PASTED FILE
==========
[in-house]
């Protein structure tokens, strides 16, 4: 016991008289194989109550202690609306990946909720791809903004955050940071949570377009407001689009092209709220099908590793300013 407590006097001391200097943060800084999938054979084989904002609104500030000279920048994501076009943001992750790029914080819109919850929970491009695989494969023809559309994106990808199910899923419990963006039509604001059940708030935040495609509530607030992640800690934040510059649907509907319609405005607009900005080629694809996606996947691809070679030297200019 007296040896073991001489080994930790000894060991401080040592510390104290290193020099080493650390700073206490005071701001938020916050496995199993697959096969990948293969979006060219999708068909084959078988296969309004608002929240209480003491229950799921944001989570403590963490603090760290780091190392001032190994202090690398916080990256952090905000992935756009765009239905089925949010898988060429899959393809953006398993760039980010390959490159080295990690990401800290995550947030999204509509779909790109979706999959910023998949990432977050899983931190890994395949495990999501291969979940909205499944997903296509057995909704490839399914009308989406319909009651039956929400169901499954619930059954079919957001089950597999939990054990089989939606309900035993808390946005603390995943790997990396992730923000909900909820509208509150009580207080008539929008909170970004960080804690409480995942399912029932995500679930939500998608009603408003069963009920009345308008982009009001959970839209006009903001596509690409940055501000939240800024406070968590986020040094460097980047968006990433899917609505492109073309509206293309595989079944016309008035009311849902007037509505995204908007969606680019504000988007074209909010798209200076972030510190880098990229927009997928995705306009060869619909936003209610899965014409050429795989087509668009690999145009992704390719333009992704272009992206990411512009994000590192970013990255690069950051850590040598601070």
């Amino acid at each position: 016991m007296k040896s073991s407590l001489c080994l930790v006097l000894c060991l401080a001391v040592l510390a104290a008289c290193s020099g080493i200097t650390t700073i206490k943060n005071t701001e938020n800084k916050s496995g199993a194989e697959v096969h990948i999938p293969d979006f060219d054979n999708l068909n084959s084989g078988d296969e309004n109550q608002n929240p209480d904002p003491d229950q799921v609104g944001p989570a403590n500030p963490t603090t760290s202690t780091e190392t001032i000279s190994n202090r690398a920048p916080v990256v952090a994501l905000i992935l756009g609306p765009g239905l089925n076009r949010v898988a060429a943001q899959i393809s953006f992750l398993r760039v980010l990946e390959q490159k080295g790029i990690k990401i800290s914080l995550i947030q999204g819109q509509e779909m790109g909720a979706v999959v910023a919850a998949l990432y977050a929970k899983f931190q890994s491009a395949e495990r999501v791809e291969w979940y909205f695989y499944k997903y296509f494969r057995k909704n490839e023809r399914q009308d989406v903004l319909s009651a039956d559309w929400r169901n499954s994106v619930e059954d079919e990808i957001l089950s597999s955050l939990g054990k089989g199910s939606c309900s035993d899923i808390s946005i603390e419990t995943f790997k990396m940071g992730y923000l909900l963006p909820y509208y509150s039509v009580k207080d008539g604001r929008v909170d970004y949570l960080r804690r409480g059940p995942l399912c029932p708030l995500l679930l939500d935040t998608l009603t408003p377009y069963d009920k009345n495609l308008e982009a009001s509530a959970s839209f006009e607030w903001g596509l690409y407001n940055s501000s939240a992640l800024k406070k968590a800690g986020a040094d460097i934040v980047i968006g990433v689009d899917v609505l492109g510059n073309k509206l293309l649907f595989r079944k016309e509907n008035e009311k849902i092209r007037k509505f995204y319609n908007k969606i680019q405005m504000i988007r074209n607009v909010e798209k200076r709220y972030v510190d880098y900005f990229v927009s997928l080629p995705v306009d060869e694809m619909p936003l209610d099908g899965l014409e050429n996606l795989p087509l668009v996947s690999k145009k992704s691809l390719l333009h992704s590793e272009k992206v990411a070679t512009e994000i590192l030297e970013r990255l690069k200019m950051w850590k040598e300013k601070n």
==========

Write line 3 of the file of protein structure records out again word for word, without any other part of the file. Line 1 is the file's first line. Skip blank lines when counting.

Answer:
């Amino acid at each position: 016991m007296k040896s073991s407590l001489c080994l930790v006097l000894c060991l401080a001391v040592l510390a104290a008289c290193s020099g080493i200097t650390t700073i206490k943060n005071t701001e938020n800084k916050s496995g199993a194989e697959v096969h990948i999938p293969d979006f060219d054979n999708l068909n084959s084989g078988d296969e309004n109550q608002n929240p209480d904002p003491d229950q799921v609104g944001p989570a403590n500030p963490t603090t760290s202690t780091e190392t001032i000279s190994n202090r690398a920048p916080v990256v952090a994501l905000i992935l756009g609306p765009g239905l089925n076009r949010v898988a060429a943001q899959i393809s953006f992750l398993r760039v980010l990946e390959q490159k080295g790029i990690k990401i800290s914080l995550i947030q999204g819109q509509e779909m790109g909720a979706v999959v910023a919850a998949l990432y977050a929970k899983f931190q890994s491009a395949e495990r999501v791809e291969w979940y909205f695989y499944k997903y296509f494969r057995k909704n490839e023809r399914q009308d989406v903004l319909s009651a039956d559309w929400r169901n499954s994106v619930e059954d079919e990808i957001l089950s597999s955050l939990g054990k089989g199910s939606c309900s035993d899923i808390s946005i603390e419990t995943f790997k990396m940071g992730y923000l909900l963006p909820y509208y509150s039509v009580k207080d008539g604001r929008v909170d970004y949570l960080r804690r409480g059940p995942l399912c029932p708030l995500l679930l939500d935040t998608l009603t408003p377009y069963d009920k009345n495609l308008e982009a009001s509530a959970s839209f006009e607030w903001g596509l690409y407001n940055s501000s939240a992640l800024k406070k968590a800690g986020a040094d460097i934040v980047i968006g990433v689009d899917v609505l492109g510059n073309k509206l293309l649907f595989r079944k016309e509907n008035e009311k849902i092209r007037k509505f995204y319609n908007k969606i680019q405005m504000i988007r074209n607009v909010e798209k200076r709220y972030v510190d880098y900005f990229v927009s997928l080629p995705v306009d060869e694809m619909p936003l209610d099908g899965l014409e050429n996606l795989p087509l668009v996947s690999k145009k992704s691809l390719l333009h992704s590793e272009k992206v990411a070679t512009e994000i590192l030297e970013r990255l690069k200019m950051w850590k040598e300013k601070n």